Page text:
- The 2014/15 Annual Performance Plan (APP) did not fully adhere to the framework for strategic plans and the APP in terms of the format;
- The Auditor-General South Africa (AGSA) made findings on the reliability and usefulness of reported performance information; and
- There was non-compliance with the new standard because the Department did not use Guidelines for Planning of New Implementation Programmes to inform the design, management and/or improvement of programmes.
In the Governance and Accountability KPA, there were standards that showed improvement such as ICT and PAIA corporate governance. The areas that had regressed were Internal Audit, Risk Management and Management.
The Human Resource Management KPA showed a consistent partial compliance in most standards. Here it was found that there was no evidence indicating that DMV actively communicated and managed poor performance. Cases were also not finalised within the prescribed timeframe.
In the Financial Management KPA, the rating showed a trend of non-compliance in most of the standards with only some improvement in Acquisitions and Payment of Suppliers. Supply Chain Management remained an area of concern, as there was a continued trend of non-compliance. DMV did not have a documented policy for setting inventory levels, placing orders, receiving, inspection and issuing goods. Most importantly DMV did not have a documented process that prevented unauthorised, irregular, fruitless and wasteful expenditure.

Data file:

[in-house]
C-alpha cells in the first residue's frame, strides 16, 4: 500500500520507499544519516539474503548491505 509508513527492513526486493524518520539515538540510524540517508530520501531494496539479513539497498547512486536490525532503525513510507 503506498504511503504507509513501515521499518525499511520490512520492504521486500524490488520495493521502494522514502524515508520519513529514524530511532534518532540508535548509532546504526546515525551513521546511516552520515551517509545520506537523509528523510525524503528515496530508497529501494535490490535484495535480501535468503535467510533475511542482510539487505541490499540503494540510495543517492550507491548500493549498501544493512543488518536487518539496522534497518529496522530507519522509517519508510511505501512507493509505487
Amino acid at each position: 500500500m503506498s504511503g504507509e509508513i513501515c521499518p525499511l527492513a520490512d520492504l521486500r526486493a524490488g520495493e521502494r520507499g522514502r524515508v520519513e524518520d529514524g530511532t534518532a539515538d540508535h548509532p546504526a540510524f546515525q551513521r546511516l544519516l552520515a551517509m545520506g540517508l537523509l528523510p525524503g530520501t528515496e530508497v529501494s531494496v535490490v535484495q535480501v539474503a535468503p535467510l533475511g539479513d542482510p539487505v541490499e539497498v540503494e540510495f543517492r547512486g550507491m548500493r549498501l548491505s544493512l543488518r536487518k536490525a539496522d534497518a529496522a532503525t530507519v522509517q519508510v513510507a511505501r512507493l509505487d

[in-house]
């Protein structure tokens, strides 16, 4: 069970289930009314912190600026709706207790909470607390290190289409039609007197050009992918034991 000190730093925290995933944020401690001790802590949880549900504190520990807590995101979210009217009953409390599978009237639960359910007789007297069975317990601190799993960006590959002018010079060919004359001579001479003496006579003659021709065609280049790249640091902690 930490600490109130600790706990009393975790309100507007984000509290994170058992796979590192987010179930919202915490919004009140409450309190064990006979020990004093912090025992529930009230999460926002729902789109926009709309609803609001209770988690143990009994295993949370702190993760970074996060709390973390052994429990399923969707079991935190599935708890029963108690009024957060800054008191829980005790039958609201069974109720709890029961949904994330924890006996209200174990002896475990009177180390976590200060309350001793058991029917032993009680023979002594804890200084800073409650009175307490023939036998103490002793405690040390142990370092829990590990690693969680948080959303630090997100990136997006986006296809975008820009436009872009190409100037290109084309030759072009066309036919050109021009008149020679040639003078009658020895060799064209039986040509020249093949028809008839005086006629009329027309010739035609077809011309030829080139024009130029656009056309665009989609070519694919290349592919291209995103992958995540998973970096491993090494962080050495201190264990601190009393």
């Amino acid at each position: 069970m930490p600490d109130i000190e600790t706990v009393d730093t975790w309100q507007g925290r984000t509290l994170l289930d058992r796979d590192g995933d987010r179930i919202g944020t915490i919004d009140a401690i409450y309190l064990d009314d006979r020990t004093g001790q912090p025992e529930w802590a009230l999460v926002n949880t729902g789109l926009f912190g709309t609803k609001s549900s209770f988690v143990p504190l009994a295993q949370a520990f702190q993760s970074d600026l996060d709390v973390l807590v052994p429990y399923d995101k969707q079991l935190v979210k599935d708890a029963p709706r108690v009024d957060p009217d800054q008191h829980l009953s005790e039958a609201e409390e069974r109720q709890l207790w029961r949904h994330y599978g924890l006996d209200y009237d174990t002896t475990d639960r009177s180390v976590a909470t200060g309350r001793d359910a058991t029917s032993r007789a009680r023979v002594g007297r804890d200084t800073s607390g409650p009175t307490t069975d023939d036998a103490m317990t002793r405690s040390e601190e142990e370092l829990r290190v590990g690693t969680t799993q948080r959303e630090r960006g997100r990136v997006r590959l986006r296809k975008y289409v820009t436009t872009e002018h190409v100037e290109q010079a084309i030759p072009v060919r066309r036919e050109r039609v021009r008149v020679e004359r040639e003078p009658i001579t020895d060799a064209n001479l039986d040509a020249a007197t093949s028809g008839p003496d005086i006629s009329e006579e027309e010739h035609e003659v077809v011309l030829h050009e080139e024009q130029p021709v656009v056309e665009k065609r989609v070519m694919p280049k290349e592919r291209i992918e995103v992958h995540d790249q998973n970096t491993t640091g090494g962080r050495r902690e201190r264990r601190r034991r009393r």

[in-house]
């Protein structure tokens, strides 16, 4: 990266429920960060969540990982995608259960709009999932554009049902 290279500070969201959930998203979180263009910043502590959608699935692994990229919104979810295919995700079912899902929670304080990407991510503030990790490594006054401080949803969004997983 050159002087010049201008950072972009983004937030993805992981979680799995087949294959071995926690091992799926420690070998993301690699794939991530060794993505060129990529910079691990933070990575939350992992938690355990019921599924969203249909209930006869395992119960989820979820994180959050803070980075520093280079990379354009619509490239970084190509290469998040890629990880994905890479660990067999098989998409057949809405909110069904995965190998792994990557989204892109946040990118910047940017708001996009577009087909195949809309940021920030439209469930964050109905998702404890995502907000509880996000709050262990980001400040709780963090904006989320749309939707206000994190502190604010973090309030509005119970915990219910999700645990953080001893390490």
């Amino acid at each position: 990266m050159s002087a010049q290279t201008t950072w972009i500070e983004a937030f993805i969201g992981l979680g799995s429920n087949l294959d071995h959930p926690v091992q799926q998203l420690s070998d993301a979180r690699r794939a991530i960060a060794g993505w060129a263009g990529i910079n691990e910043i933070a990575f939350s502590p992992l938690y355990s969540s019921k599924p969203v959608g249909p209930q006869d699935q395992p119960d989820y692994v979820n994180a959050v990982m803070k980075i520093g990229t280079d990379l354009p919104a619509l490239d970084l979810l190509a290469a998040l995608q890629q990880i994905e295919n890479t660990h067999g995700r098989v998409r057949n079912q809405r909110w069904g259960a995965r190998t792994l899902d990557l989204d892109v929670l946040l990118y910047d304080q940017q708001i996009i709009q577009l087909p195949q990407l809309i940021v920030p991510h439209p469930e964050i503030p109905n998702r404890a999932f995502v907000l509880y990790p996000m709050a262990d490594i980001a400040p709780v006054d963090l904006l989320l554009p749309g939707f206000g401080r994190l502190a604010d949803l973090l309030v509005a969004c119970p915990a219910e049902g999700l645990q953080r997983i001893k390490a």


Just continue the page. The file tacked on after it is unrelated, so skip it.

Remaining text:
The MPAT recommendations were:
- Relevant KPA managers must review the scores and develop improvement plans.
- Improvement Plans will be discussed during Quarterly Review Sessions to monitor the performance and ensure adherence thereof
- The Quarterly Performance Reports will also be discussed during the MANCO meeting
- The Improvement Plans which overlap with the recommendations of TSI, will be adhered to for improvements of results
• On the skills audit, this will be conducted during December 2016 and January 2017 and report on addressing the skills audit gaps will be produced in March 2017.
• On consequence management, the DMV showed cases and steps taken against people who were found responsible for irregular and wasteful expenditure and other serious transgressions. DMV had already interacted with Standing Committee on Public Accounts (SCOPA) and the Executive Authority and clear instructions and timelines had been given to the Accounting Officer to finalise investigations and to implement consequence management.
• On the exact number of employees, Mr Ozinsky reported that DMV had 248 employees out of which 134 were permanent; 77 contract workers; 21 were interns; and 16 were on Secondment (see document).